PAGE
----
Many things change over time and some things that were commonplace a decade, or more, ago become much less so. Often this is due to progress and the lack of need for continuing the practice. Often these changes in routine over long periods of time go unnoticed and unmissed. Sometimes, though, they strike us as a lost art.
For me, longhand or cursive as it was called, is just such an art. I still write in cursive whenever I write anything out by hand, although I have modified some of the letters over time, usually inserting a printed version of a particular letter into otherwise continuous cursive.
By the time I was in fifth grade, all of my writing was in cursive. I never even thought of printing unless directed to do so. My handwriting is an identifiable part of me. It’s all my own — no one’s looks the same, much like my individual sense of style.
I looked forward with excitement to the time Emerald would learn to write in cursive. I thought she would enjoy making all those curly-Q letters, just like I did when I was young.
I should’ve known change was afoot when I was chastised by her second grade teacher for teaching some of the letters to her early. “I wish parents wouldn’t do that. They’re not ready,” she said. Not ready???? She had been printing her letters for years by that point. What else did she need to know to be ready? I don’t think I asked that question, but I remember being very surprised.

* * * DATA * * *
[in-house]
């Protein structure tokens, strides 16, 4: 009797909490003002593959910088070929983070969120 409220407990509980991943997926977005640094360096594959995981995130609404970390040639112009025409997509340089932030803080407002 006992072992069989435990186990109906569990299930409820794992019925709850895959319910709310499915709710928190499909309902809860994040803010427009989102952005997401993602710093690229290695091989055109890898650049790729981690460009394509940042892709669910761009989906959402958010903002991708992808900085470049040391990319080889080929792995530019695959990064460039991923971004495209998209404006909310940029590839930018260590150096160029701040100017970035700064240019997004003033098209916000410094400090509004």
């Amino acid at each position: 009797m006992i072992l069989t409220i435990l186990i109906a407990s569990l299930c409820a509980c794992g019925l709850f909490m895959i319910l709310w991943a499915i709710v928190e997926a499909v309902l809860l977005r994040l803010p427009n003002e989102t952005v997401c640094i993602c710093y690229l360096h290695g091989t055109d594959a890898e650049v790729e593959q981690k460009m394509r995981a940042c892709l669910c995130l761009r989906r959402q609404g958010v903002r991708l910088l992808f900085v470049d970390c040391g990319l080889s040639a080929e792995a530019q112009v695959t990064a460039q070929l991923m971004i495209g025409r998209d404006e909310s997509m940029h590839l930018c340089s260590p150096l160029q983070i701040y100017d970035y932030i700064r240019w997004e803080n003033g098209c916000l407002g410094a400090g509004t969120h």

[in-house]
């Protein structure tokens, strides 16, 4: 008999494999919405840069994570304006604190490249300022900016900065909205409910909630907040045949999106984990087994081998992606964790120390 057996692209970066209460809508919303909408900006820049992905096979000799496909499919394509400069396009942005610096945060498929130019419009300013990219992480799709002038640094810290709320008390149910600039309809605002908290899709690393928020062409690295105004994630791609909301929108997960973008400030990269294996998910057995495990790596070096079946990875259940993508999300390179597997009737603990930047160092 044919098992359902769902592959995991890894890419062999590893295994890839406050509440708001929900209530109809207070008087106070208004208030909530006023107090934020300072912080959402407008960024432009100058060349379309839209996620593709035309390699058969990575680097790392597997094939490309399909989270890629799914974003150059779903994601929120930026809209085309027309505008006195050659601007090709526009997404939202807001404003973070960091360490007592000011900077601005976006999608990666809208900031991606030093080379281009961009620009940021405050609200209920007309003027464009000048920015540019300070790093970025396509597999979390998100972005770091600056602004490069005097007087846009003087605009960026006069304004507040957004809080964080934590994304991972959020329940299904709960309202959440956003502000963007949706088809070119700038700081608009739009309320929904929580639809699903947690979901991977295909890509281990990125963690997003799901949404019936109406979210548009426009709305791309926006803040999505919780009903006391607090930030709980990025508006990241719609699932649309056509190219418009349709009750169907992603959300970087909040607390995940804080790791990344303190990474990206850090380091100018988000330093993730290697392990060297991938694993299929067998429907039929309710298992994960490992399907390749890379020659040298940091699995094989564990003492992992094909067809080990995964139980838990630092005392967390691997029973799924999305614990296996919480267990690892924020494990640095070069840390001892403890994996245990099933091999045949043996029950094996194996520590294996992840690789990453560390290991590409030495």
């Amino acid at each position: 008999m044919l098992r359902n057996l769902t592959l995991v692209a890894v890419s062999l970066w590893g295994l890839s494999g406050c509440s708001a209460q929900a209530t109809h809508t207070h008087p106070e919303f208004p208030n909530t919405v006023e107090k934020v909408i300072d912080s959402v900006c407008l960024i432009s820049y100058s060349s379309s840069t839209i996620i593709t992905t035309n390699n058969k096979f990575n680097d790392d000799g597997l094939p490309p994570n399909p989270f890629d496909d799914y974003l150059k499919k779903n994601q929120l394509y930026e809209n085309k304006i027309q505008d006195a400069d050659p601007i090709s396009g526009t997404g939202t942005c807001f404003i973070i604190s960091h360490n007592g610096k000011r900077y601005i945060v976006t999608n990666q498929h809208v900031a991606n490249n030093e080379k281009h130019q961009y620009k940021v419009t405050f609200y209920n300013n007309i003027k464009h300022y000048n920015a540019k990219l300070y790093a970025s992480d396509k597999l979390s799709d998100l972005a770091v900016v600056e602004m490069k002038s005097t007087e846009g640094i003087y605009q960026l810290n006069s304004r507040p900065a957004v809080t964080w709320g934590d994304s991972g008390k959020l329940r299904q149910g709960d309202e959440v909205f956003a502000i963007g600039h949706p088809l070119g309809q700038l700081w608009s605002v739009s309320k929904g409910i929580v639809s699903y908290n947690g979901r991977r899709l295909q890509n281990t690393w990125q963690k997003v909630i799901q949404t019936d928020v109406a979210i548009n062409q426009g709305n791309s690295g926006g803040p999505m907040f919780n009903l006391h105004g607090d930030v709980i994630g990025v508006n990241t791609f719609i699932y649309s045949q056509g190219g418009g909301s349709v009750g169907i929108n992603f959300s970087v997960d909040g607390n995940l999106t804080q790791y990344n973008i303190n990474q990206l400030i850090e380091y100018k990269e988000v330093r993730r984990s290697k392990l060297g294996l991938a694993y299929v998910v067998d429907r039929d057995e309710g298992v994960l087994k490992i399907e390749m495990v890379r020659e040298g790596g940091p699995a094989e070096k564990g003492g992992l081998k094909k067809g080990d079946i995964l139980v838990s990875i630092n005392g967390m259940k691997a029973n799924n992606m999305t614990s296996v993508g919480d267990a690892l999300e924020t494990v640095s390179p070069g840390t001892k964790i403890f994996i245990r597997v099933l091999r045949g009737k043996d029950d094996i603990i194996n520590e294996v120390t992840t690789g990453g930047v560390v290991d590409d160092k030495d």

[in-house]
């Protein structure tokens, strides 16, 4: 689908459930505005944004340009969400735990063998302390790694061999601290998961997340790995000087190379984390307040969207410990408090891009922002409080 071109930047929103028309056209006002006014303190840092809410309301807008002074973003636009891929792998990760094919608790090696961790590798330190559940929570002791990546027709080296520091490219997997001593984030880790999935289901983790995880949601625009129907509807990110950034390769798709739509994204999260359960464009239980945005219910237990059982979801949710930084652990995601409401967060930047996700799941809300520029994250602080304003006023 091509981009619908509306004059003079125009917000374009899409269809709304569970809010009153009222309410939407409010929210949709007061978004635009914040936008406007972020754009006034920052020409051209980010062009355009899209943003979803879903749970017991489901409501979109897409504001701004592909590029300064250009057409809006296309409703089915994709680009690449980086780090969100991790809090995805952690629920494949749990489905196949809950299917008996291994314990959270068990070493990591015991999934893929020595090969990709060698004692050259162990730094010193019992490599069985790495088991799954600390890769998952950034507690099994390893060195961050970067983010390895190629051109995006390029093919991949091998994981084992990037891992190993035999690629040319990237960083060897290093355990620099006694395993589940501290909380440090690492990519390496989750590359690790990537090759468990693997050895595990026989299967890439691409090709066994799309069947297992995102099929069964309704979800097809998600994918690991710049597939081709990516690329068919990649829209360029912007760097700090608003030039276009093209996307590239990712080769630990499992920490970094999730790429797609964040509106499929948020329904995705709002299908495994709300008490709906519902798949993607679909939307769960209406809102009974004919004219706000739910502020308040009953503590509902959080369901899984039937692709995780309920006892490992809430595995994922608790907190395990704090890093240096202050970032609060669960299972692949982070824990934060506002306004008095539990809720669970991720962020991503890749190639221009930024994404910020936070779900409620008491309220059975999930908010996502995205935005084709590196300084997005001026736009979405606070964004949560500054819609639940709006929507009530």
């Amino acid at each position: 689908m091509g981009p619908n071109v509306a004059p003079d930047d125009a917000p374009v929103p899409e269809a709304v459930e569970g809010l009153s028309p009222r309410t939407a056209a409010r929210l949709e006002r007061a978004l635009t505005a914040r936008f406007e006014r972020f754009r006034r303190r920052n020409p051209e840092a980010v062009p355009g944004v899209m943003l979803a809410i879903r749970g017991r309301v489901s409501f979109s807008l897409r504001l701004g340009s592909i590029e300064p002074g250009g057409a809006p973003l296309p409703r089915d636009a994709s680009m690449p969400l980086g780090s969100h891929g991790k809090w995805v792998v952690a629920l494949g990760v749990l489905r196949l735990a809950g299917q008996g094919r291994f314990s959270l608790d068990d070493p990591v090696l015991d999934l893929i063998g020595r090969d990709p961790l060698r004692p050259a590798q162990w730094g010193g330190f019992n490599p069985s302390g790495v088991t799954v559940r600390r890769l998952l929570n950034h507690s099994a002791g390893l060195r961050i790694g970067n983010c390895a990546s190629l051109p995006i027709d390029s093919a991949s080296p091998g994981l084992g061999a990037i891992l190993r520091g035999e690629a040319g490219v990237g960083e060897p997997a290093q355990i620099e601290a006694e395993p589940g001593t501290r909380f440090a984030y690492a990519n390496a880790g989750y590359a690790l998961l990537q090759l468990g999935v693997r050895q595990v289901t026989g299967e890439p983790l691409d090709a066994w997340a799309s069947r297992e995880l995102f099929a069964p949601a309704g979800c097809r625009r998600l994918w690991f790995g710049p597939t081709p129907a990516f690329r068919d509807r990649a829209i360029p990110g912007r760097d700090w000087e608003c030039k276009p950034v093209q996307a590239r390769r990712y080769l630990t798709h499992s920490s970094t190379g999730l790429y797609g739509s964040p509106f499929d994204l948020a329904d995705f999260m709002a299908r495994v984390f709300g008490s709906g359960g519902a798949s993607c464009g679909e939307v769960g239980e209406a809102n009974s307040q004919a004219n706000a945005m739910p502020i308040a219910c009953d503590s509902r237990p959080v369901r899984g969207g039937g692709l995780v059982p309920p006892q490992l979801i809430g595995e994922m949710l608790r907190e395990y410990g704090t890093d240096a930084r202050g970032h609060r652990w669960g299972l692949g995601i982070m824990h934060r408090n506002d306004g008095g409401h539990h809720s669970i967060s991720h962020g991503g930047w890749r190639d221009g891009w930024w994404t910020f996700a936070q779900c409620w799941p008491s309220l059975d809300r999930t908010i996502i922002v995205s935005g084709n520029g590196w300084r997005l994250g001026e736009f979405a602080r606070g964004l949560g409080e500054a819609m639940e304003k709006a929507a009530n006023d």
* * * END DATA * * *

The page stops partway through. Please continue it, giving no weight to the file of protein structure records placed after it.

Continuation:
As I learned a year later, cursive has been demoted from a major focus of the middle-elementary years, as it was in my day, to a mere blip in our children’s education. In third grade, Emerald was introduced to cursive. She was taught how to make her letters, but that was the end of it. She wasn’t asked to practice it, over and over. She wasn’t encouraged to use it. She and her classmates have gone back to printing for all of their school work. In fact, it’s sort of a “hey look what I can do” moment for her when she thinks about cursive letters, now that she’s in the fifth grade.
I have heard from other parents that the same is true for their children, even those in different schools. Many of us have theorized on the demise of cursive as a way of writing. We have figured it has to do with the fact that this generation will rarely be writing anything by hand. Who writes letters anymore, with e-mail being so much easier and quicker? Even handwritten shopping lists have gone by the wayside for many people. It’s so handy to pull up recipes on your computer (or iPad) and print out the shopping list.
And have you noticed what is happening to signatures these days? It used to be that I could read just about everyone’s signature, with the exception of doctors’. In the past, I heard it surmised that doctors’ signatures were unreadable because they were so busy, they had little time to sign their names in a neat, penmanship-worthy fashion. Now we’re all that busy. Everyone has adopted the scribble as his or her personal signature.
Well, not everyone. I pride myself on having one of the few readable signatures left. When I give you my John Hancock, it’s undeniably mine, like no other. And by George you will know from whom it came. Think of it as my art.
Are you nostalgic for cursive, as I am? What “lost arts” make you long for days gone by?